On their 2011 return they deducted the following as employee expenses:
(1) 100% of their telephone, internet and television
(3) books, CDs and DVDs
(4) computer expenses
The IRS bounced the employee expenses and sent them a notice for approximately $3,000.
Employee expenses are a subset of "miscellaneous deductions." One has to itemize to get to miscellaneous deductions, and even then these miscellaneous deductions are not what they used to be. The common itemized deductions are mortgage interest, real estate taxes and contributions. Living in Florida, our taxpayers did not have to concern themselves with another common itemized deduction - state income taxes. Chances are the first three got them into itemized deduction range, and their miscellaneous deductions then became usable. It is rare that miscellaneous deductions by themselves will be enough to get you to itemize.
Miscellaneous deductions are not tax-efficient, though. The Code requires that you reduce your miscellaneous deductions by 2% of your adjusted gross income, so that portion is immediately forfeited.
EXAMPLE: You and your spouse make a combined $150,000. You would have to immediately reduce your miscellaneous deductions by $3,000 (i.e., $150,000 times 2%). If your miscellaneous deductions totaled $3,500, only $500 would be deductible. And yes, it is intentional. It is a way for Congress to pry a few more tax dollars from everyone who incurs employee expenses.
COMMENT: My daughter is working before returning to graduate school. She is required to use her car for work. Although reimbursed something for mileage, it is not the full rate permitted by the IRS. Her employer explained to her that she could deduct the difference come tax time. As her dad and tax advisor, I explained that this was not true. She would not have enough to itemize, and her unreimbursed mileage would be deductible only if she itemized.
By the way, you forfeit all miscellaneous deductions if you are subject to the AMT (alternative minimum tax). As I said, they are not efficient.
The Tanzi's were deducting employee business expenses. The IRS was questioning how 100% of their telephone and internet - just to start - became business. There is a long-standing doctrine that an employee is "in the business" of being an employee, but one still has to show some nexus between the expenses and being an employee. I receive a W-2, for example, but I cannot deduct my Starbucks tab solely for the reason that I am an employee. I would have a business nexus if I met a client there, but not because I was picking up coffee for my commute to the office.
The IRS wanted to know what that nexus was.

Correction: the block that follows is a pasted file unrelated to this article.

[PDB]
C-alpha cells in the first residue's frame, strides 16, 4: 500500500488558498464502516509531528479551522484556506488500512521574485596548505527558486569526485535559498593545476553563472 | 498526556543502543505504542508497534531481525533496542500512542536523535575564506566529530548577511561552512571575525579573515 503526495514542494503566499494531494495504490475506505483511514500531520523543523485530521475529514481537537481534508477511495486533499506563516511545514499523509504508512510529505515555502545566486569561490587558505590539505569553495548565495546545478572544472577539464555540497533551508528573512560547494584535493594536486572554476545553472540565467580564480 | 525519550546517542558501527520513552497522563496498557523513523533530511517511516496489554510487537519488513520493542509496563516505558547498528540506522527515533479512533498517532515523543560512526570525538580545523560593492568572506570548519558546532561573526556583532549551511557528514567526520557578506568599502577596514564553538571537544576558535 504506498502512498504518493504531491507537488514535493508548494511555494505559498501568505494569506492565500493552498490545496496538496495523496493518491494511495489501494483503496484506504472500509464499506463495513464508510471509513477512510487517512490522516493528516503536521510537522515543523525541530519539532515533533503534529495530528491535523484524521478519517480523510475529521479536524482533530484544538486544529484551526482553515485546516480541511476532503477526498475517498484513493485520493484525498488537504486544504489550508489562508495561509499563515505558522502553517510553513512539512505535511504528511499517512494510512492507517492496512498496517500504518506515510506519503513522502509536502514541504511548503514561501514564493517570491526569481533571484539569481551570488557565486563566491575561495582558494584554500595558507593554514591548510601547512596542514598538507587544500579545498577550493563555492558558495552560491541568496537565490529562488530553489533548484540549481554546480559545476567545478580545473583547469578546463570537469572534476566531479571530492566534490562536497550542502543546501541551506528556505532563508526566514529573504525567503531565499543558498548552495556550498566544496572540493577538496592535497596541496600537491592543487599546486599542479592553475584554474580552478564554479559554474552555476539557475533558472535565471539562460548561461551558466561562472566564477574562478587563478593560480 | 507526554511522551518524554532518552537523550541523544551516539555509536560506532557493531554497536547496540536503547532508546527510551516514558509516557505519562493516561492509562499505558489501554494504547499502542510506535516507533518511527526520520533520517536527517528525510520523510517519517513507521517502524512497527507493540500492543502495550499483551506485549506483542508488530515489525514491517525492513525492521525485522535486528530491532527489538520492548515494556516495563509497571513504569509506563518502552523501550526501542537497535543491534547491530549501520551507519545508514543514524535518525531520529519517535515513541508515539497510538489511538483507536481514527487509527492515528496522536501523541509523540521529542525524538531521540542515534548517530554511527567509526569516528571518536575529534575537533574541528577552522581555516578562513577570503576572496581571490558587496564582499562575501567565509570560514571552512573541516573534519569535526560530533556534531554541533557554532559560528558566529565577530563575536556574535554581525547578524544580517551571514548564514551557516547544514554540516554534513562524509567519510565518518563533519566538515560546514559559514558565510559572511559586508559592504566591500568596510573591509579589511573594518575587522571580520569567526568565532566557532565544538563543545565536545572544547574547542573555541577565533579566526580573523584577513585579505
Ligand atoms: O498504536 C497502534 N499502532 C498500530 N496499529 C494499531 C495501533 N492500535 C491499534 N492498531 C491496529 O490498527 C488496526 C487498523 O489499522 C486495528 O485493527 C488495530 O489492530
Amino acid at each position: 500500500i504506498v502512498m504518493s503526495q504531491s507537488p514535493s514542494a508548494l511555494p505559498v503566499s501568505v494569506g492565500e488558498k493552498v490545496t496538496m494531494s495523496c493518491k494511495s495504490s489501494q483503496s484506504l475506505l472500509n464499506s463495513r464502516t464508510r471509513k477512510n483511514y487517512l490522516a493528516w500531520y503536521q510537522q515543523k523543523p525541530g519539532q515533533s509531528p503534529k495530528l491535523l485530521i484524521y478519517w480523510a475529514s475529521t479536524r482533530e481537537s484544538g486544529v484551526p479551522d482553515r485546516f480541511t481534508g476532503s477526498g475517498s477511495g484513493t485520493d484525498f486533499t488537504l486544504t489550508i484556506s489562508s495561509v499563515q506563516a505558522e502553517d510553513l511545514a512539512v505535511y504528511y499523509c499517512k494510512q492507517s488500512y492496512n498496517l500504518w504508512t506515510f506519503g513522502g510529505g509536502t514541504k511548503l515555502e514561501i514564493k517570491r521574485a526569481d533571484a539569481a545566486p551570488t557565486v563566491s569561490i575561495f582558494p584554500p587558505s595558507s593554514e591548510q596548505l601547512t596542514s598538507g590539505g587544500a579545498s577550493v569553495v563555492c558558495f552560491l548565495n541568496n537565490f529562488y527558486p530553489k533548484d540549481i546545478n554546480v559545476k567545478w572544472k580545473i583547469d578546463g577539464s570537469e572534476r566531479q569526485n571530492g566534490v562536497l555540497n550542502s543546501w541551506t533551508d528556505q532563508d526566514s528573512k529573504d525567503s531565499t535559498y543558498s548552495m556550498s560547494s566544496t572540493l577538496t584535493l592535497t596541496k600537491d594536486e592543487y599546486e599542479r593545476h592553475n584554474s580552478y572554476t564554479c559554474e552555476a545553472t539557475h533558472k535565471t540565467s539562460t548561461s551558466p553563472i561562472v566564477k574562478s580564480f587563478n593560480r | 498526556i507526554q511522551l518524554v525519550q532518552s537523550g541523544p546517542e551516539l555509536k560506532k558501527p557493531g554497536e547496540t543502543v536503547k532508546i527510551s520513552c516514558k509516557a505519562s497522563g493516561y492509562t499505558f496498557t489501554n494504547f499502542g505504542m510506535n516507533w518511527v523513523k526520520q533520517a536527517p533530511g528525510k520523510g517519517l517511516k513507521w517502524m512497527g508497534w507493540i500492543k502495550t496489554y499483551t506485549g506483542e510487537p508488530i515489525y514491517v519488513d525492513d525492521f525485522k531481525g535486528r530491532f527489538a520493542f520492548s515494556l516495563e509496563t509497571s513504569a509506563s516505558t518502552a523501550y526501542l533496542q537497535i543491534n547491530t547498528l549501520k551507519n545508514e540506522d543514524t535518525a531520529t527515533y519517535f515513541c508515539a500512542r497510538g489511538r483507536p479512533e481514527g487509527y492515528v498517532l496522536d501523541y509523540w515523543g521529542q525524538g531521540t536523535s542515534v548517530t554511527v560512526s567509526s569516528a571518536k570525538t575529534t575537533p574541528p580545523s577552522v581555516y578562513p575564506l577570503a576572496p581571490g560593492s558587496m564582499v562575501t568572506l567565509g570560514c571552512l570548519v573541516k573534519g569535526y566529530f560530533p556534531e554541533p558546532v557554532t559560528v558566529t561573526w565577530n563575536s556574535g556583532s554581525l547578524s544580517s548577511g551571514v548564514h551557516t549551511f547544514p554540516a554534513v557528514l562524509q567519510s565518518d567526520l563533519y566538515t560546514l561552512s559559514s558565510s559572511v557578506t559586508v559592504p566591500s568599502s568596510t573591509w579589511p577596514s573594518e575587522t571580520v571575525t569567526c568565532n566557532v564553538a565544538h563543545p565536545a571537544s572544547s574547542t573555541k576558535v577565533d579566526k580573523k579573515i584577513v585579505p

The Tanzi's argued that they must constantly expand their "general knowledge" to be effective at their jobs. Mr Tanzi explained that individuals holding terminal degrees - such as himself, coincidently - especially bear a lifelong burden of "developing knowledge, exploring [and] essentially self-educating." Mr. Tanzi insisted that all expenses paid in pursuing his general knowledge should be deductible as unreimbursed business expenses.
COMMENT: If Mr Tanzi won this argument, I would immediately try to expand the Tanzi doctrine to include tax CPAs with Masters degrees who also maintain a tax blog. Our burdened ranks must constantly expand our general knowledge to be effective at our jobs. I for example sometimes work with and write about international tax matters. Seems to me that a trip overseas to visit my wife's family should be deductible, as it expands my knowledge of being overseas, or some reasoning along those lines.
The tax Code recognizes that some expenses are simply personal in nature. There is even a Code section that says this out loud:
Section 262 - Personal, living, and family expenses
(a) General rule
Except as otherwise expressly provided in this chapter, no deduction shall be allowed for personal, living, or family expenses.
Here is the Court:
While we find credible the Tanzi's testimony that they spent significant time and resources educating themselves, we do not believe the expenses are ordinary and necessary for the trades of being a professor or a campus librarian but rather are personal, living or family expenses nondeductible under section 262(a)."
No surprise for the Tanzi's, but I am a bit disappointed. Looks like I won't be able to deduct my life expenses as ordinary and necessary to the business of being a tax CPA and blogger. Those tax refunds would have been sweet.
Friday, August 12, 2016
Let's discuss a famous tax case, and then I will ask you how you would decide a second case based on the decision in the first.
We are going back to 1944, and Lewis received a $22 thousand bonus. He reported it on his 1944 tax return. It turns out that the bonus had been calculated incorrectly, and he returned $11,000 in 1946. Lewis argued that the $11,000 was mistake, and as a mistake it should not have been taxed to him in 1944. He should be able to amend his 1944 return and get his taxes back. This had an extra meaning since his tax rate in 1946 was lower (remember: post-war), so if he could not amend 1944 he would never get all his taxes back.